Conventional varicose vein surgery is still the most used method for this problem
Lower limb varicose veins are a very common disease, particularly in adult women. They are characterized by dilated and tortuous superficial veins in the legs and thighs, and are related to pain and swelling, as well as aesthetic discomfort.
Unfortunately, to date there is no drug treatment for varicose veins. Pharmaceutical or natural remedies may alleviate clinical symptoms but are unable to make varicose veins regain normal appearance and function. Thus, surgical techniques are the only possibilities of removing varicose veins from the lower limbs. Although in the last decade new treatment technologies have emerged (such as surgical LASER and radiofrequency catheters, which will be covered in a later column), conventional varicose vein surgery is still the most widespread, accessible and consecrated method of treating the problem. In this column we discuss its advantages and limitations.
First, let's understand in a simplified way how varicose vein surgery is done. Initially, prior to anesthesia, the vascular surgeon uses a special pen to demarcate the varicose veins directly onto the patient's skin. This demarcation is essential so that he knows where the diseased vessels are that need to be removed. After anesthesia, the surgeon makes a series of small, superficial and distant incisions (cuts), close to diseased veins (except the saphenous veins), and with the use of surgical needles (similar to those of crochet), "pull" these veins, removing them. Such incisions are usually so small that they do not require sutures (stitches), a dressing is sufficient to close. This phase of the surgery does not occur only in the conventional technique: the modern methods mentioned above also use it to remove the smaller veins.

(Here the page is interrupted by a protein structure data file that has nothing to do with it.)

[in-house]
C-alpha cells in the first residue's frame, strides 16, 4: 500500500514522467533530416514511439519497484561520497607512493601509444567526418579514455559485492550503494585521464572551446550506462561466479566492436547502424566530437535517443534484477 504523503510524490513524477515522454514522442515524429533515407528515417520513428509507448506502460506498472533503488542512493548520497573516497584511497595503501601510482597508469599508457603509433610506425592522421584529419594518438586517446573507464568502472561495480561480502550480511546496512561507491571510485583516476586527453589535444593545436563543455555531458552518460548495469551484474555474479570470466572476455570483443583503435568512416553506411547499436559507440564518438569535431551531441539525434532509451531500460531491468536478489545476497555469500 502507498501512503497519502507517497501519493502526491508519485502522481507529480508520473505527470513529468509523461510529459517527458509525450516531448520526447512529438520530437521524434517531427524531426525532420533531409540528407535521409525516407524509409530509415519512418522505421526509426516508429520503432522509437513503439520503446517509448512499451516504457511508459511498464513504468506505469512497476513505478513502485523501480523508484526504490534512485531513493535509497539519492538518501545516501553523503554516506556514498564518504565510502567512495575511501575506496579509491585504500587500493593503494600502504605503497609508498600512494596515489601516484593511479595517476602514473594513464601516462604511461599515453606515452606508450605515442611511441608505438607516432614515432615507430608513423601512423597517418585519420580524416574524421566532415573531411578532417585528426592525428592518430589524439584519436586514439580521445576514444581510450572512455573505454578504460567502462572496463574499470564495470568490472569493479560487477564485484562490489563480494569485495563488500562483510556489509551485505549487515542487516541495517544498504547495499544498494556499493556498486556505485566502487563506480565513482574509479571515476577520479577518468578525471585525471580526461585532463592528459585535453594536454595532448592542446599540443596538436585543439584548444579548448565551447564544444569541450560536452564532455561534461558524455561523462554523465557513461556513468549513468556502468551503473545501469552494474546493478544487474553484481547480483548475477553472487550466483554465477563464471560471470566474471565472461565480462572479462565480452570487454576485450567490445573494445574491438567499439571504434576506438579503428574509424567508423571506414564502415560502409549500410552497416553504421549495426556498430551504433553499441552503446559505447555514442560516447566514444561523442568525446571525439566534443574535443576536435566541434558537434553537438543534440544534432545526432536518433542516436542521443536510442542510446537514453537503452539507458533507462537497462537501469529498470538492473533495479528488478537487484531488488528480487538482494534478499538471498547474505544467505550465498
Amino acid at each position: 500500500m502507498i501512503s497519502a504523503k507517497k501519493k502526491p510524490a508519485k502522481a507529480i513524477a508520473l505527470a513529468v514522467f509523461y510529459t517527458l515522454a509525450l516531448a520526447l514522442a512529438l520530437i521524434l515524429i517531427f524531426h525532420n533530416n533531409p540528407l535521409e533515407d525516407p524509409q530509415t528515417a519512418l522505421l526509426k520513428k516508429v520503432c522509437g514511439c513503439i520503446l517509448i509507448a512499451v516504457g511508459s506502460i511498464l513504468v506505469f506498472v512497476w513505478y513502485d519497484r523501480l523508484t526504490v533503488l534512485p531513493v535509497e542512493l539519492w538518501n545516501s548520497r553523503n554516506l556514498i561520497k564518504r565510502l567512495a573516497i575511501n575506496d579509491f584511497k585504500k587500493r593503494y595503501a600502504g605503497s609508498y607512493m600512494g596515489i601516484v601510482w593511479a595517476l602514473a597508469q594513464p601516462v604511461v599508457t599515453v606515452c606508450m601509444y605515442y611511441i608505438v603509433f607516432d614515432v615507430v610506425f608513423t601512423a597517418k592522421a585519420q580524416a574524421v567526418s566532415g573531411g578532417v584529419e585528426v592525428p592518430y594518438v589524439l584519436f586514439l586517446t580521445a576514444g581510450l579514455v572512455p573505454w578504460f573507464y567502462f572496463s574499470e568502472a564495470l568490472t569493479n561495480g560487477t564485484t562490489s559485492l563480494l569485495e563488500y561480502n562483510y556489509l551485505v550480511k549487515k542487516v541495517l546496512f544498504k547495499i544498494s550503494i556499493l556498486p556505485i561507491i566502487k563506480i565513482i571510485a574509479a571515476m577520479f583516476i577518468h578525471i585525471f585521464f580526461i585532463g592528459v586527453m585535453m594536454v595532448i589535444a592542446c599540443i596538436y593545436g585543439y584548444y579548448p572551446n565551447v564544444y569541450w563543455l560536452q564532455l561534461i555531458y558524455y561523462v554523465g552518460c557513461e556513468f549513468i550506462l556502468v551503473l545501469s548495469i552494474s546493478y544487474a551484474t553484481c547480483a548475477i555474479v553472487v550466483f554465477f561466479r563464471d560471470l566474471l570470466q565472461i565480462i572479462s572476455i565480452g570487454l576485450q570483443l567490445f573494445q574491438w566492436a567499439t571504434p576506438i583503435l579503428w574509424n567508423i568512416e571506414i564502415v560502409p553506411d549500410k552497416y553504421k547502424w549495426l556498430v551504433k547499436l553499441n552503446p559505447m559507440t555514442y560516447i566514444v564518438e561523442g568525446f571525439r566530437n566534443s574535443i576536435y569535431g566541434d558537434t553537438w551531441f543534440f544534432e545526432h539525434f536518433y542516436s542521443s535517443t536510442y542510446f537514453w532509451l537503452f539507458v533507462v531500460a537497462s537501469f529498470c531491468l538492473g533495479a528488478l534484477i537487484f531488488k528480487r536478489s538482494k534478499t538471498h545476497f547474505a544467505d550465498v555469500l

If the patient has the saphenous vein (nothing to do with "saphenous vein", ok ?) also varicose, it is usually necessary to remove it in a more complex process involving cuts in the inguinal region (groin) and ankle. The first and major advantage of conventional varicose vein surgery is its tradition: it has been a procedure performed for decades, with millions of patients operated, which guarantees a broad knowledge of the technique and with very short-term and long-term results. The aesthetic results of the well-applied conventional technique are quite satisfactory and usually have patient approval.
Conventional surgical removal of the saphenous vein also has the advantage of allowing the complete approach of all superficial groin veins, which reduces the risk of return of varicose disease.
Among the supposed disadvantages of conventional saphenous vein surgery is the need for sutures in the leg, as well as an increased risk of hematoma and pain in the removal process. > In conclusion, conventional varicose vein surgery is a well-established procedure, with very satisfactory and known results. New surgical techniques in the treatment of varicose veins are very interesting and have their attractions, but what is more modern is not necessarily the best for each patient.
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